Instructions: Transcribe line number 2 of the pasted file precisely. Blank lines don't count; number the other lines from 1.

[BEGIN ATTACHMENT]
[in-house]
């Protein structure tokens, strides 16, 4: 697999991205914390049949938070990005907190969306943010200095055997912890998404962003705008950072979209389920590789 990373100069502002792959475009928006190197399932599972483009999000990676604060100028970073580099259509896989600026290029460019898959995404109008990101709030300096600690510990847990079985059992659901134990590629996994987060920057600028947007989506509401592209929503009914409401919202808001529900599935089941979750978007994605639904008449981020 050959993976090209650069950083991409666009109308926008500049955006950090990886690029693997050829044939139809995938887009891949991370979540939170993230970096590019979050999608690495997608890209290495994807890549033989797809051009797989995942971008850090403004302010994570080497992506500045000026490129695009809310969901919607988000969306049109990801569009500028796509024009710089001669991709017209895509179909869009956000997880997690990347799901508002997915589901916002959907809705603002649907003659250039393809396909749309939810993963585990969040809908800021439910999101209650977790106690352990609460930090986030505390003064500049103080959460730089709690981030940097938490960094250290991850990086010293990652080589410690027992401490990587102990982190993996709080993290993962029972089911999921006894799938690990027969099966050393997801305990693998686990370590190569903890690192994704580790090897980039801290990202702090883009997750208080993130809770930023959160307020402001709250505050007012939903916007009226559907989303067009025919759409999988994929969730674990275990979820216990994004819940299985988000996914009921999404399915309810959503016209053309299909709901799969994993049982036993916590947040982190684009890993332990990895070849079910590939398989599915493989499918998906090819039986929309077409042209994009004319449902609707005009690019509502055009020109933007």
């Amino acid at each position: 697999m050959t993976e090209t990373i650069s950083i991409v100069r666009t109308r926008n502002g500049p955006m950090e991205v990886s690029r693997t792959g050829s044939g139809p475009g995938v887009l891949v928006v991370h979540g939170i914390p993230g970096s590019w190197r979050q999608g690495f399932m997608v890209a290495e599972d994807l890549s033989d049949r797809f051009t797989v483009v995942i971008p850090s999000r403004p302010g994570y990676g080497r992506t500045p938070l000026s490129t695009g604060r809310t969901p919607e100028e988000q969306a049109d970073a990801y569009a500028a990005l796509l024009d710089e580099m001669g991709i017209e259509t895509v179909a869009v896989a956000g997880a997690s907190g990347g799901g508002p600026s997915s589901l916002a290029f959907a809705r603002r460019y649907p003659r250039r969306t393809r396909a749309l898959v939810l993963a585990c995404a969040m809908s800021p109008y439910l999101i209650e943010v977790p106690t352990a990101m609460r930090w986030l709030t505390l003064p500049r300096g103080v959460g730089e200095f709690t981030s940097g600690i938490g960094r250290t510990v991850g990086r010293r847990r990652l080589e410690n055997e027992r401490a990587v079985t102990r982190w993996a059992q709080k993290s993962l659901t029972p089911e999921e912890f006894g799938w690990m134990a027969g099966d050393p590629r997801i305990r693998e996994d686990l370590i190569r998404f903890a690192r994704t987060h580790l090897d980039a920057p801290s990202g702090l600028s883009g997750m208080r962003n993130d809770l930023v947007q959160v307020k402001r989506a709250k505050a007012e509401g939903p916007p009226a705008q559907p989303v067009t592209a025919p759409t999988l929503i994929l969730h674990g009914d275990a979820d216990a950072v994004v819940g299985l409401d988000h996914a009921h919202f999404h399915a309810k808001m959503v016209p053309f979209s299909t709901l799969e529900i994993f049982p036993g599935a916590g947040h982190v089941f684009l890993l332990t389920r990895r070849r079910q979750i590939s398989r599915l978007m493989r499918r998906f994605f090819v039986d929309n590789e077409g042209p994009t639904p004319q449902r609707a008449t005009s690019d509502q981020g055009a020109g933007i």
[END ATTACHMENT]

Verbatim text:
């Protein structure tokens, strides 16, 4: 697999991205914390049949938070990005907190969306943010200095055997912890998404962003705008950072979209389920590789 990373100069502002792959475009928006190197399932599972483009999000990676604060100028970073580099259509896989600026290029460019898959995404109008990101709030300096600690510990847990079985059992659901134990590629996994987060920057600028947007989506509401592209929503009914409401919202808001529900599935089941979750978007994605639904008449981020 050959993976090209650069950083991409666009109308926008500049955006950090990886690029693997050829044939139809995938887009891949991370979540939170993230970096590019979050999608690495997608890209290495994807890549033989797809051009797989995942971008850090403004302010994570080497992506500045000026490129695009809310969901919607988000969306049109990801569009500028796509024009710089001669991709017209895509179909869009956000997880997690990347799901508002997915589901916002959907809705603002649907003659250039393809396909749309939810993963585990969040809908800021439910999101209650977790106690352990609460930090986030505390003064500049103080959460730089709690981030940097938490960094250290991850990086010293990652080589410690027992401490990587102990982190993996709080993290993962029972089911999921006894799938690990027969099966050393997801305990693998686990370590190569903890690192994704580790090897980039801290990202702090883009997750208080993130809770930023959160307020402001709250505050007012939903916007009226559907989303067009025919759409999988994929969730674990275990979820216990994004819940299985988000996914009921999404399915309810959503016209053309299909709901799969994993049982036993916590947040982190684009890993332990990895070849079910590939398989599915493989499918998906090819039986929309077409042209994009004319449902609707005009690019509502055009020109933007």